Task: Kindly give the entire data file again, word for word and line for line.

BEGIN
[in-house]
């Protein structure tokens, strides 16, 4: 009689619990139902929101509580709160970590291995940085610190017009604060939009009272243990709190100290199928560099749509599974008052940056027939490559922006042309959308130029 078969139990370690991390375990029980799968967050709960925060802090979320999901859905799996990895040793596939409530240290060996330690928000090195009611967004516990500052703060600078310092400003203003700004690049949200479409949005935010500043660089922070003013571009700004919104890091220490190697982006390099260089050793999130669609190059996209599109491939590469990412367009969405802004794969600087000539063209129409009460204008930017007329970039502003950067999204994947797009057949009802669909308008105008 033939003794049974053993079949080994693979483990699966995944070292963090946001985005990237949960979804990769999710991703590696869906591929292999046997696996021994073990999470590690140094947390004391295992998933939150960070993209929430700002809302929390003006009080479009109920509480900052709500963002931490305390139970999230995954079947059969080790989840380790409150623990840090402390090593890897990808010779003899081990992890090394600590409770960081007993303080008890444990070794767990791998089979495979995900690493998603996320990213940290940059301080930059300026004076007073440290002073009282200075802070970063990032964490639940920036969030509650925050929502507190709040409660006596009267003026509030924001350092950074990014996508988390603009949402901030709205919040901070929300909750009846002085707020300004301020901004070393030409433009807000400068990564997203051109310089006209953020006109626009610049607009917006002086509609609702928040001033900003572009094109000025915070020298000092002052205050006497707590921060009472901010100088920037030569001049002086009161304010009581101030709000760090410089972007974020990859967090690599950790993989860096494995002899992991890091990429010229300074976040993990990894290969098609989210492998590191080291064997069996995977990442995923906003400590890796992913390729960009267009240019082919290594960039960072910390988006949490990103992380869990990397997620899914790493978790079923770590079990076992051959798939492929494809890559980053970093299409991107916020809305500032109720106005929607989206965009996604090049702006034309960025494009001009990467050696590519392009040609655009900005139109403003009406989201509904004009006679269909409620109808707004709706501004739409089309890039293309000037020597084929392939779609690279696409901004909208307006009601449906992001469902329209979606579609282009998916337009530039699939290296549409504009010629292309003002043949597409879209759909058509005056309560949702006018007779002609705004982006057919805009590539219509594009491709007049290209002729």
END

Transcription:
[in-house]
């Protein structure tokens, strides 16, 4: 009689619990139902929101509580709160970590291995940085610190017009604060939009009272243990709190100290199928560099749509599974008052940056027939490559922006042309959308130029 078969139990370690991390375990029980799968967050709960925060802090979320999901859905799996990895040793596939409530240290060996330690928000090195009611967004516990500052703060600078310092400003203003700004690049949200479409949005935010500043660089922070003013571009700004919104890091220490190697982006390099260089050793999130669609190059996209599109491939590469990412367009969405802004794969600087000539063209129409009460204008930017007329970039502003950067999204994947797009057949009802669909308008105008 033939003794049974053993079949080994693979483990699966995944070292963090946001985005990237949960979804990769999710991703590696869906591929292999046997696996021994073990999470590690140094947390004391295992998933939150960070993209929430700002809302929390003006009080479009109920509480900052709500963002931490305390139970999230995954079947059969080790989840380790409150623990840090402390090593890897990808010779003899081990992890090394600590409770960081007993303080008890444990070794767990791998089979495979995900690493998603996320990213940290940059301080930059300026004076007073440290002073009282200075802070970063990032964490639940920036969030509650925050929502507190709040409660006596009267003026509030924001350092950074990014996508988390603009949402901030709205919040901070929300909750009846002085707020300004301020901004070393030409433009807000400068990564997203051109310089006209953020006109626009610049607009917006002086509609609702928040001033900003572009094109000025915070020298000092002052205050006497707590921060009472901010100088920037030569001049002086009161304010009581101030709000760090410089972007974020990859967090690599950790993989860096494995002899992991890091990429010229300074976040993990990894290969098609989210492998590191080291064997069996995977990442995923906003400590890796992913390729960009267009240019082919290594960039960072910390988006949490990103992380869990990397997620899914790493978790079923770590079990076992051959798939492929494809890559980053970093299409991107916020809305500032109720106005929607989206965009996604090049702006034309960025494009001009990467050696590519392009040609655009900005139109403003009406989201509904004009006679269909409620109808707004709706501004739409089309890039293309000037020597084929392939779609690279696409901004909208307006009601449906992001469902329209979606579609282009998916337009530039699939290296549409504009010629292309003002043949597409879209759909058509005056309560949702006018007779002609705004982006057919805009590539219509594009491709007049290209002729």